Noble, whose family was active in creative pursuits especially as writers, is grateful that Linda took a chance on him. “There was so much work with so many different types of artists including many of the historically significant legends of dance,” he recalls. “I adored it. It was pure joy.”
Marchant’s career in dance has embraced many disciplines, including performing arts installations that celebrate somatic ecology and unique research about the therapeutic effects of improvisational dance for patients with Parkinson’s Disease. A professor for more than 20 years at Washington University in St. Louis, Marchant and his wife, Holly, run ZO Motion Arts Company, which blends the elements of free dance with influences from meditation, spiritually-focused ritual practices, science and moving about in nature.
With razor-sharp intellectual curiosity, Marchant has expanded his own art work to go beyond the aesthetic conventions of classic modern dance. “It is being a creative inventor with a vivid imagination,” Marchant explains. “I have tried powerless gliders, rock climbing and scuba diving. I have been a snowboarder and I have used the practice of Tai Chi to shape and sculpt the movement of climbing a tree.”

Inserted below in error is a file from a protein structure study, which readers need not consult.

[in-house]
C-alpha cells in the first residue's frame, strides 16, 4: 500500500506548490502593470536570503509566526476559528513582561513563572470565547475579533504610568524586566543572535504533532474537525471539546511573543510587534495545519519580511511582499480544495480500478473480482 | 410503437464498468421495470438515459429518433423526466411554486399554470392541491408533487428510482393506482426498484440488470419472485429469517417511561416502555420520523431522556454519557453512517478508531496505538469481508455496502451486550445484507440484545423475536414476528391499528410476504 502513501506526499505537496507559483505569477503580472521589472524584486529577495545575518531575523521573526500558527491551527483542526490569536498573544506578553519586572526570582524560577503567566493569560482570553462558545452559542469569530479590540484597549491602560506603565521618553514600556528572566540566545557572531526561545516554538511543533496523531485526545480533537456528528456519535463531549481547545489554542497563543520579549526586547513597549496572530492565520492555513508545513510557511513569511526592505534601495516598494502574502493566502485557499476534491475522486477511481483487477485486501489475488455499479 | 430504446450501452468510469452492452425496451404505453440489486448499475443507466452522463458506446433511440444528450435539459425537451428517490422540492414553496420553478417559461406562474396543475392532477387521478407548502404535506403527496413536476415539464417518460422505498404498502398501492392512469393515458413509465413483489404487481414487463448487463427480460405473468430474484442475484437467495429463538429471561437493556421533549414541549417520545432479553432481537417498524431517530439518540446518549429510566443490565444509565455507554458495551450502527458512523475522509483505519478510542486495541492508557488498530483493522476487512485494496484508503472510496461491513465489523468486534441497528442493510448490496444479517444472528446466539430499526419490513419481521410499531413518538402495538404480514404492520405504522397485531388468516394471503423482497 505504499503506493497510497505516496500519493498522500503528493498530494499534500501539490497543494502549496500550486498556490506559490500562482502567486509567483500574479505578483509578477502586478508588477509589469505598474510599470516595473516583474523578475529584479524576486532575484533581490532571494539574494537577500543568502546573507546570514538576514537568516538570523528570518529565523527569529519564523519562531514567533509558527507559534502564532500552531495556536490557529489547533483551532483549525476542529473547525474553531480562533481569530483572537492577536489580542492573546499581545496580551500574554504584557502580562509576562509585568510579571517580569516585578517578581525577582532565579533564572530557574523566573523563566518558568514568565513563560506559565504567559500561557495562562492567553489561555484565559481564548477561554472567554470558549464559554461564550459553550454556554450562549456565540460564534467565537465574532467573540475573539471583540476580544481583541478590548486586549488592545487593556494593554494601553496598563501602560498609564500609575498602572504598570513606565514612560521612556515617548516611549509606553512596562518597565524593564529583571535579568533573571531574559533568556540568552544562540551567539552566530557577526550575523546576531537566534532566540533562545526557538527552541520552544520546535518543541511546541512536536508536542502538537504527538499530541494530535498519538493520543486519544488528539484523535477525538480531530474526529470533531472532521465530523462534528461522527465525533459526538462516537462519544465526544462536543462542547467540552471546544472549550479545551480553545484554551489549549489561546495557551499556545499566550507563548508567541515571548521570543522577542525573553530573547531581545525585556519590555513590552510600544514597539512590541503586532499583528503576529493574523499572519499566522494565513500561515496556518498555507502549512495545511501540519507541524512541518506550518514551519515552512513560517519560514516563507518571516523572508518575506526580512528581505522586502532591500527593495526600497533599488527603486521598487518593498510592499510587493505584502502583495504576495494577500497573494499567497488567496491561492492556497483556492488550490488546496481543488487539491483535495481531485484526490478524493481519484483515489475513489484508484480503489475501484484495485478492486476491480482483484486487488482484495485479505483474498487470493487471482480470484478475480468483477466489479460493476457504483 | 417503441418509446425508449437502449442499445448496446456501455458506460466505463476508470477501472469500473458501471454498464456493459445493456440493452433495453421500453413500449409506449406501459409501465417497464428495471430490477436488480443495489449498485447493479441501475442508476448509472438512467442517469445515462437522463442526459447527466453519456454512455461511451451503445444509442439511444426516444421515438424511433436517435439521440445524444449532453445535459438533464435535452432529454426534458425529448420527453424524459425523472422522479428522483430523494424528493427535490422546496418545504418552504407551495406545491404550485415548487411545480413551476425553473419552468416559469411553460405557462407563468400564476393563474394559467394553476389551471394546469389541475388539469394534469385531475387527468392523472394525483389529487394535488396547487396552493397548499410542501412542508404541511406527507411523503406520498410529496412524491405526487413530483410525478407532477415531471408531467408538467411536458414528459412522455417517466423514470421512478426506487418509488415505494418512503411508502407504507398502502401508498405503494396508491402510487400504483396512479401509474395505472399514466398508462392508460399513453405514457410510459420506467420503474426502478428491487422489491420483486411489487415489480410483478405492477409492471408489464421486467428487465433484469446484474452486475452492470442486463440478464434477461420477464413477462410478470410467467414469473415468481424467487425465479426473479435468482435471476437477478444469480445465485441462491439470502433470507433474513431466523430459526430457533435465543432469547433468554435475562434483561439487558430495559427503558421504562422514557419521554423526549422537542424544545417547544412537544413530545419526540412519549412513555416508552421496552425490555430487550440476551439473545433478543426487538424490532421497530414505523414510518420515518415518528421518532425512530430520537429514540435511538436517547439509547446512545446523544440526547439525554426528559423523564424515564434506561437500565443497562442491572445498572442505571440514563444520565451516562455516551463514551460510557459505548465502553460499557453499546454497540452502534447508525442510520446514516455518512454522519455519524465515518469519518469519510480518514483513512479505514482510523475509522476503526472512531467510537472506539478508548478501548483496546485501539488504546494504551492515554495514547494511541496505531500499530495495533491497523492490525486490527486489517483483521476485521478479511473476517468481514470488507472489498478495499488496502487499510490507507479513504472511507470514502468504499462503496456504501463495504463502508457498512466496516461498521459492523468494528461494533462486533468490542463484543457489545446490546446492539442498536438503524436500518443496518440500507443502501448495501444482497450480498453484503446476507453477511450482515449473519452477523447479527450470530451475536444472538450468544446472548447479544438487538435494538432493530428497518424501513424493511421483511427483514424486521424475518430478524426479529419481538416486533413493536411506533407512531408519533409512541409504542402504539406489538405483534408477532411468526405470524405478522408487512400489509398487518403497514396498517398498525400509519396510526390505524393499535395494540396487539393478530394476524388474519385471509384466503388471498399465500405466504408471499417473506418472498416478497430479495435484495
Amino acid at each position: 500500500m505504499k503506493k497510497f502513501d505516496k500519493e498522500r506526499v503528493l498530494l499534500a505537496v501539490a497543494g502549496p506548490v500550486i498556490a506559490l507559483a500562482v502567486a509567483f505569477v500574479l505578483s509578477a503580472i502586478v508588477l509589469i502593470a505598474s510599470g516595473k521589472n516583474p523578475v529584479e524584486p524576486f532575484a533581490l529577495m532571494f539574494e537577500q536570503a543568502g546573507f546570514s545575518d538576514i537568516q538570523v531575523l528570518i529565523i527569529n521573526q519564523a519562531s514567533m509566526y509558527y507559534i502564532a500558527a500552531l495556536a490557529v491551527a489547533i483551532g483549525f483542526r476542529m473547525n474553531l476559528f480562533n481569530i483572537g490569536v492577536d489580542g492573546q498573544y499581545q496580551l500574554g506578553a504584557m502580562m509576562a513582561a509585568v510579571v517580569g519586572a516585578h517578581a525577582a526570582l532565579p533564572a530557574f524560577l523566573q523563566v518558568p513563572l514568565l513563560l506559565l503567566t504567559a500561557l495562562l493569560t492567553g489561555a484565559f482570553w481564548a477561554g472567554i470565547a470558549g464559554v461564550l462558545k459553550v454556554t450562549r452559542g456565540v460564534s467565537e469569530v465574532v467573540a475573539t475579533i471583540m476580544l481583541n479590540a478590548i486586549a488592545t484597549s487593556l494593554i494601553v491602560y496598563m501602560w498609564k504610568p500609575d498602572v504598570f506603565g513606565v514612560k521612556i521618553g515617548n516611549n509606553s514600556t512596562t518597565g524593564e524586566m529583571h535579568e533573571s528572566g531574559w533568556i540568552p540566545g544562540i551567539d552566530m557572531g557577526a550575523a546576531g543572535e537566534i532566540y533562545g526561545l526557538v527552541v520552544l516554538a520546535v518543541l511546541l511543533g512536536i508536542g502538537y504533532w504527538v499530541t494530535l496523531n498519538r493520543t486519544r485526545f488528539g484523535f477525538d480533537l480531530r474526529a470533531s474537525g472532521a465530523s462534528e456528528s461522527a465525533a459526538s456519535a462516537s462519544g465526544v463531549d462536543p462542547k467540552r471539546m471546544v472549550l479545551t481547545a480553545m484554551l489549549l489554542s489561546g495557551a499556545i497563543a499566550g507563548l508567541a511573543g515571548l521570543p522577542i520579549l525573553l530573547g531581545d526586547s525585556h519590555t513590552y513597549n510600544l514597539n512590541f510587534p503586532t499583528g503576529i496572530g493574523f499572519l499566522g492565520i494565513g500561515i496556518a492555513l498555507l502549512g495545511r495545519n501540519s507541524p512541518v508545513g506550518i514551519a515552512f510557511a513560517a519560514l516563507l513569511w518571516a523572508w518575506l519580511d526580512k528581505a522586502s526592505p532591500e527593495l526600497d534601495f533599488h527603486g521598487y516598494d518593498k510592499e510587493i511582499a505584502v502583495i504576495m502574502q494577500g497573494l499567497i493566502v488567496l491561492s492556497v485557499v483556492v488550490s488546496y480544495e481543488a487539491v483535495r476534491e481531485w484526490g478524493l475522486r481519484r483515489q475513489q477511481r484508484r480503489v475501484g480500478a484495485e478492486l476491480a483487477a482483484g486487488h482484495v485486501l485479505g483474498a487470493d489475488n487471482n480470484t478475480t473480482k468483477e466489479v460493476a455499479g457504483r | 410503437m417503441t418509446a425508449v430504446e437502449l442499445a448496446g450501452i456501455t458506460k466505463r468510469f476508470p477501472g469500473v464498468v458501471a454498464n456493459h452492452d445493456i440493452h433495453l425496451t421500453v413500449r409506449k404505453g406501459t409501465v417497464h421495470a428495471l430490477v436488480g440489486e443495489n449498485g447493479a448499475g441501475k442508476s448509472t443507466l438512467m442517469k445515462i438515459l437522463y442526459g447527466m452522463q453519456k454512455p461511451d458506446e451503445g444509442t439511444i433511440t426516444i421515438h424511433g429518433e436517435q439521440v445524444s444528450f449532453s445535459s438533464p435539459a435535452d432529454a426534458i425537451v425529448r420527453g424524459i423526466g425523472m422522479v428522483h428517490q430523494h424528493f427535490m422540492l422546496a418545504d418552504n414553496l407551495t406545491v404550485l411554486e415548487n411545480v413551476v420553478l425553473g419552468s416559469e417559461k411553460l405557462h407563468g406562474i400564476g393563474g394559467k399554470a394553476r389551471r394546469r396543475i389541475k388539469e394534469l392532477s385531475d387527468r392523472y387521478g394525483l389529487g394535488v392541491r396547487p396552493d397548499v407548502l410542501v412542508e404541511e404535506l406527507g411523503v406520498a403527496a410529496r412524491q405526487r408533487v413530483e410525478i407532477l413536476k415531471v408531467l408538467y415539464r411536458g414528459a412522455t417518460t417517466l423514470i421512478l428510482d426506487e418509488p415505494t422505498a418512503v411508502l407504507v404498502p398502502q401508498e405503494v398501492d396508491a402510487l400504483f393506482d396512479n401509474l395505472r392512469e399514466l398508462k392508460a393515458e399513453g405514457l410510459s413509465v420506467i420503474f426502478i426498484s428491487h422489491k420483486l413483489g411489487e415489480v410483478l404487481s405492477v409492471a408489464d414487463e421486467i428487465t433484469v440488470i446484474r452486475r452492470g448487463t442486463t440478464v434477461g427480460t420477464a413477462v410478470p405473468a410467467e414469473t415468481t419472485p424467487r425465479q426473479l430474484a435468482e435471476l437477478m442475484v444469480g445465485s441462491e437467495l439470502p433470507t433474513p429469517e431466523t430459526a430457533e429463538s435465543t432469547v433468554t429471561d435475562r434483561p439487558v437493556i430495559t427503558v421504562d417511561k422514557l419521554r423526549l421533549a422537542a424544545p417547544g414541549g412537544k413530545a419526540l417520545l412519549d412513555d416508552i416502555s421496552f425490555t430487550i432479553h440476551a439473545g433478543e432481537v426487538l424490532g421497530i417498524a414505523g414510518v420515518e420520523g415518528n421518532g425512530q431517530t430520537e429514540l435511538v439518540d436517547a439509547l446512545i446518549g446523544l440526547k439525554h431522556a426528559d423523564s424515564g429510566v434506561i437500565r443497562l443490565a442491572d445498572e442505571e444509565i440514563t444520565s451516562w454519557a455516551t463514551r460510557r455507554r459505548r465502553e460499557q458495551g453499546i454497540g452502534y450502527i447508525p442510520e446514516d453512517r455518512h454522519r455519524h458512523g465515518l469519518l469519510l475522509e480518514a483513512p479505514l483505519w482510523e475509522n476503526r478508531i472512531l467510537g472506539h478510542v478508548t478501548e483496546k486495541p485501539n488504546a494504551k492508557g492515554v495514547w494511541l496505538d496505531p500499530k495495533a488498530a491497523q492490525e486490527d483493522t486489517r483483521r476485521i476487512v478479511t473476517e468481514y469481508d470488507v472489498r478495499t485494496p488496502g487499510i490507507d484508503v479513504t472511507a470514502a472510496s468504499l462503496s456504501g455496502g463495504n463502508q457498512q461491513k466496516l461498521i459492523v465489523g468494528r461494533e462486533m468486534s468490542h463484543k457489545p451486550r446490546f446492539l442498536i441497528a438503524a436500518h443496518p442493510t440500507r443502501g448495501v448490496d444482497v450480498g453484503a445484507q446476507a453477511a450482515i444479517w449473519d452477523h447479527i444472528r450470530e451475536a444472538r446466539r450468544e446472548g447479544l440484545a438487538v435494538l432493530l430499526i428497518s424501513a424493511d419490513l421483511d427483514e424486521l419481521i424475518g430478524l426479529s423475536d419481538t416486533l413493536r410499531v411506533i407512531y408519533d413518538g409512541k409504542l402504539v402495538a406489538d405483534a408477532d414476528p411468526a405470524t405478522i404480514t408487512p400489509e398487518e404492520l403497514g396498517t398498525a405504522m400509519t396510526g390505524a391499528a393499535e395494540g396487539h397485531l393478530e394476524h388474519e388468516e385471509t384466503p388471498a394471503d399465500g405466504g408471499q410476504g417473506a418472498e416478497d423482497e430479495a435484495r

Indeed, the art of tree climbing confers a deeper appreciation and awareness of environmentalism and the challenge of sustaining the elements of nature which we take casually for granted. Marchant’s tree climbing dance, for example, is deliberative, kinetic, organic and meditative, where a canopy of trees lining a nature trail is as artistically valid and appropriate as a traditional theatrical stage.
“I love improvising because it conveys the effect of being immediately present whether the artist is on stage or climbing a tree,” he adds. For his Regalia work, Marchant will be starting from a sound score he recorded of his own breathing and encouraging dancers to explore and experiment with the visceral impact of listening to the breathing sounds of people around them.
Marchant led a pioneering research study to measure the effects of a ten-day contact improvisation workshop with patients suffering a range of mild to moderate effects associated with Parkinson’s Disease, the results of which were published in a peer-reviewed article in the Complementary Therapies in Medicine journal.